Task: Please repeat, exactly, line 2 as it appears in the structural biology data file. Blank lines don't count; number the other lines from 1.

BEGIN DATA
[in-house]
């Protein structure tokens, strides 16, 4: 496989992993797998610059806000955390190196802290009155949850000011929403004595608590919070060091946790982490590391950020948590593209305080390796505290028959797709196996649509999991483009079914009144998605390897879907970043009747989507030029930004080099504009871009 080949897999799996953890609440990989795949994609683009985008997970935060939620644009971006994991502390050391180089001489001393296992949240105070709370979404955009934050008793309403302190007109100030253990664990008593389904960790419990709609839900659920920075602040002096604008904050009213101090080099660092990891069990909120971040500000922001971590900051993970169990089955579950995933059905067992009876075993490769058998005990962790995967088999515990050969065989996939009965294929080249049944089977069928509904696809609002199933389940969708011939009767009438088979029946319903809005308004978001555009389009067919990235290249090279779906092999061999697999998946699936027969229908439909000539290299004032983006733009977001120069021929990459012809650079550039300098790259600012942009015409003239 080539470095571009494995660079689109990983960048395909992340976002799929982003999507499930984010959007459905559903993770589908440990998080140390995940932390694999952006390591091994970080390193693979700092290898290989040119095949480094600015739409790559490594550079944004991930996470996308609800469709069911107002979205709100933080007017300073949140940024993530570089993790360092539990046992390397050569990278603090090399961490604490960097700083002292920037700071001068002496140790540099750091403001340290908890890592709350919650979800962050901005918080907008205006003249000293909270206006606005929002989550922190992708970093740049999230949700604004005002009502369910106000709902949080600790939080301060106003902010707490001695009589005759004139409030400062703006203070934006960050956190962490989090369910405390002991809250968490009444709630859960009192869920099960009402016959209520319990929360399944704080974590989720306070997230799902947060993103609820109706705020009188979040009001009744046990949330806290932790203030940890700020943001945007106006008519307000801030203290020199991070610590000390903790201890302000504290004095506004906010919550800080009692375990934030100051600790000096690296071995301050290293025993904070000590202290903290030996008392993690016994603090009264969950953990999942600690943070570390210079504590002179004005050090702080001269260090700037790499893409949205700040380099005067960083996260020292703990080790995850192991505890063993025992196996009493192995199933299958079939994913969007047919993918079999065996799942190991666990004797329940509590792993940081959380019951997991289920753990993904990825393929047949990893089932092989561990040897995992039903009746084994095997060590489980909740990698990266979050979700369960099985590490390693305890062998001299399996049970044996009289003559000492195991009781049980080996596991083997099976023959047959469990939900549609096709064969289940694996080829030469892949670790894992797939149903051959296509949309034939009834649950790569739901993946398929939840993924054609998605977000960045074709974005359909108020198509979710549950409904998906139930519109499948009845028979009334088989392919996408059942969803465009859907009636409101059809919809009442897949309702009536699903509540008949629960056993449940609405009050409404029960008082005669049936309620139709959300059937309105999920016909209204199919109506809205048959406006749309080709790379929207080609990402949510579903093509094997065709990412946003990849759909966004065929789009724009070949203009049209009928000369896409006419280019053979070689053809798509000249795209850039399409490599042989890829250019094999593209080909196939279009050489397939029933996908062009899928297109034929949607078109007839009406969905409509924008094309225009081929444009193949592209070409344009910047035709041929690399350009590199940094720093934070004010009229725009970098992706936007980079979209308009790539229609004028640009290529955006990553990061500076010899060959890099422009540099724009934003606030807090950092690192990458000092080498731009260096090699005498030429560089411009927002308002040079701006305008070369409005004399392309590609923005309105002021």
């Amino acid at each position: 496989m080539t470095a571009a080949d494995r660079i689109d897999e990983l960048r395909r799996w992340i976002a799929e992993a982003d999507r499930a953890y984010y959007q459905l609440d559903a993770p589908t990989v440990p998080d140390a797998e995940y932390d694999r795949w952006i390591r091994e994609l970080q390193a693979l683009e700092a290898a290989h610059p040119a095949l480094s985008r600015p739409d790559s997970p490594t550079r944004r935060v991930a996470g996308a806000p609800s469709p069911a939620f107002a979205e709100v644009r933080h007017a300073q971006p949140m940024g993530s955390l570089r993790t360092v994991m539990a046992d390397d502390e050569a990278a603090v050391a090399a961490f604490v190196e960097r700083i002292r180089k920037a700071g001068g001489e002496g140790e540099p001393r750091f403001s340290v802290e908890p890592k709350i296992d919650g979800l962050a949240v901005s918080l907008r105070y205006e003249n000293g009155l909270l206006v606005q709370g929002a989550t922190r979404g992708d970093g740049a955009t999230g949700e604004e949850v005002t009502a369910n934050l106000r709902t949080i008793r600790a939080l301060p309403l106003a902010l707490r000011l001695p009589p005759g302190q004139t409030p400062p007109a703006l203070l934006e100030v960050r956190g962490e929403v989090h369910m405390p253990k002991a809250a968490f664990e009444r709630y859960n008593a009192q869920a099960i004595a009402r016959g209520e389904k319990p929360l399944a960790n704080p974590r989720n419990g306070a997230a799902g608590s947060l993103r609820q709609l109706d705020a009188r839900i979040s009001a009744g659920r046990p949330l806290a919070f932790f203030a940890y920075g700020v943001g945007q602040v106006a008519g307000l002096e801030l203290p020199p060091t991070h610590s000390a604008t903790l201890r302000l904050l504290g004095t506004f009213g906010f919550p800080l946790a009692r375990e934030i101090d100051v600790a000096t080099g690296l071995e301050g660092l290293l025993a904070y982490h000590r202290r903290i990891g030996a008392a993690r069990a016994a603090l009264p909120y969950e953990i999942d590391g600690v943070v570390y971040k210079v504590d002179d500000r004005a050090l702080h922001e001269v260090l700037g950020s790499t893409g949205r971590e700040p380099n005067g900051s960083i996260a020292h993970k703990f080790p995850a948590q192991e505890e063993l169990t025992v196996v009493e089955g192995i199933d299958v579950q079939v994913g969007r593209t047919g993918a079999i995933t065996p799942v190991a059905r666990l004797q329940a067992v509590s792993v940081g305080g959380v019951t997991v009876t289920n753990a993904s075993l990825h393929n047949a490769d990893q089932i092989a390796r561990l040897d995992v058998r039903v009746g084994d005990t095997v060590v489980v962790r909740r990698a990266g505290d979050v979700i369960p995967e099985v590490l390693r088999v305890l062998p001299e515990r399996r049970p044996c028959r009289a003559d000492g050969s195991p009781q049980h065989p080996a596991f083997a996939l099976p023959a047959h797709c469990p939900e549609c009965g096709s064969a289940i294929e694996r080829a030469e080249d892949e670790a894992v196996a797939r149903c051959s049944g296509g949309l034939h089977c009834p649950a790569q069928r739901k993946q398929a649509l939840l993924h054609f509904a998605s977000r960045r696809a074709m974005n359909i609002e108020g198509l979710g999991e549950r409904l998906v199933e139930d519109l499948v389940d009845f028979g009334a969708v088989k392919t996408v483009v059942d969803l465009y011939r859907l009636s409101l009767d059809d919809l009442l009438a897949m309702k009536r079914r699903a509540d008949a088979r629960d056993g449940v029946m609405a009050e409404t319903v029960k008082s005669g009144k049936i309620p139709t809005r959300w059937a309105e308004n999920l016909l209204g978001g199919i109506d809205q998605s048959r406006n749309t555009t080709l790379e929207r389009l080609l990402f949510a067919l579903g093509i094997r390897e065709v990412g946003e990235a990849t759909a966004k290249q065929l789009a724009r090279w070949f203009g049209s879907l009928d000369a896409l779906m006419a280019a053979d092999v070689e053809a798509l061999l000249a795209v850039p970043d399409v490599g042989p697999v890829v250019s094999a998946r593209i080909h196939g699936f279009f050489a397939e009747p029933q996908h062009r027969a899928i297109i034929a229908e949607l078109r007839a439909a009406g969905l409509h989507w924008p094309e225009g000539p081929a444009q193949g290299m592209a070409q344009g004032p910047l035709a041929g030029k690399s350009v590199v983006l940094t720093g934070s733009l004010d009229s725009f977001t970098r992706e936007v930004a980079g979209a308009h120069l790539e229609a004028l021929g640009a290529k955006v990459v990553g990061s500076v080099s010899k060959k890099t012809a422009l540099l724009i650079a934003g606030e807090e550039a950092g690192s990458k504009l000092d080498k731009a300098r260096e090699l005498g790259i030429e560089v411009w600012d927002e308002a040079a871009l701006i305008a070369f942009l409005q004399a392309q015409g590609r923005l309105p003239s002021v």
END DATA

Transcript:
């Protein structure tokens, strides 16, 4: 496989992993797998610059806000955390190196802290009155949850000011929403004595608590919070060091946790982490590391950020948590593209305080390796505290028959797709196996649509999991483009079914009144998605390897879907970043009747989507030029930004080099504009871009 080949897999799996953890609440990989795949994609683009985008997970935060939620644009971006994991502390050391180089001489001393296992949240105070709370979404955009934050008793309403302190007109100030253990664990008593389904960790419990709609839900659920920075602040002096604008904050009213101090080099660092990891069990909120971040500000922001971590900051993970169990089955579950995933059905067992009876075993490769058998005990962790995967088999515990050969065989996939009965294929080249049944089977069928509904696809609002199933389940969708011939009767009438088979029946319903809005308004978001555009389009067919990235290249090279779906092999061999697999998946699936027969229908439909000539290299004032983006733009977001120069021929990459012809650079550039300098790259600012942009015409003239 080539470095571009494995660079689109990983960048395909992340976002799929982003999507499930984010959007459905559903993770589908440990998080140390995940932390694999952006390591091994970080390193693979700092290898290989040119095949480094600015739409790559490594550079944004991930996470996308609800469709069911107002979205709100933080007017300073949140940024993530570089993790360092539990046992390397050569990278603090090399961490604490960097700083002292920037700071001068002496140790540099750091403001340290908890890592709350919650979800962050901005918080907008205006003249000293909270206006606005929002989550922190992708970093740049999230949700604004005002009502369910106000709902949080600790939080301060106003902010707490001695009589005759004139409030400062703006203070934006960050956190962490989090369910405390002991809250968490009444709630859960009192869920099960009402016959209520319990929360399944704080974590989720306070997230799902947060993103609820109706705020009188979040009001009744046990949330806290932790203030940890700020943001945007106006008519307000801030203290020199991070610590000390903790201890302000504290004095506004906010919550800080009692375990934030100051600790000096690296071995301050290293025993904070000590202290903290030996008392993690016994603090009264969950953990999942600690943070570390210079504590002179004005050090702080001269260090700037790499893409949205700040380099005067960083996260020292703990080790995850192991505890063993025992196996009493192995199933299958079939994913969007047919993918079999065996799942190991666990004797329940509590792993940081959380019951997991289920753990993904990825393929047949990893089932092989561990040897995992039903009746084994095997060590489980909740990698990266979050979700369960099985590490390693305890062998001299399996049970044996009289003559000492195991009781049980080996596991083997099976023959047959469990939900549609096709064969289940694996080829030469892949670790894992797939149903051959296509949309034939009834649950790569739901993946398929939840993924054609998605977000960045074709974005359909108020198509979710549950409904998906139930519109499948009845028979009334088989392919996408059942969803465009859907009636409101059809919809009442897949309702009536699903509540008949629960056993449940609405009050409404029960008082005669049936309620139709959300059937309105999920016909209204199919109506809205048959406006749309080709790379929207080609990402949510579903093509094997065709990412946003990849759909966004065929789009724009070949203009049209009928000369896409006419280019053979070689053809798509000249795209850039399409490599042989890829250019094999593209080909196939279009050489397939029933996908062009899928297109034929949607078109007839009406969905409509924008094309225009081929444009193949592209070409344009910047035709041929690399350009590199940094720093934070004010009229725009970098992706936007980079979209308009790539229609004028640009290529955006990553990061500076010899060959890099422009540099724009934003606030807090950092690192990458000092080498731009260096090699005498030429560089411009927002308002040079701006305008070369409005004399392309590609923005309105002021």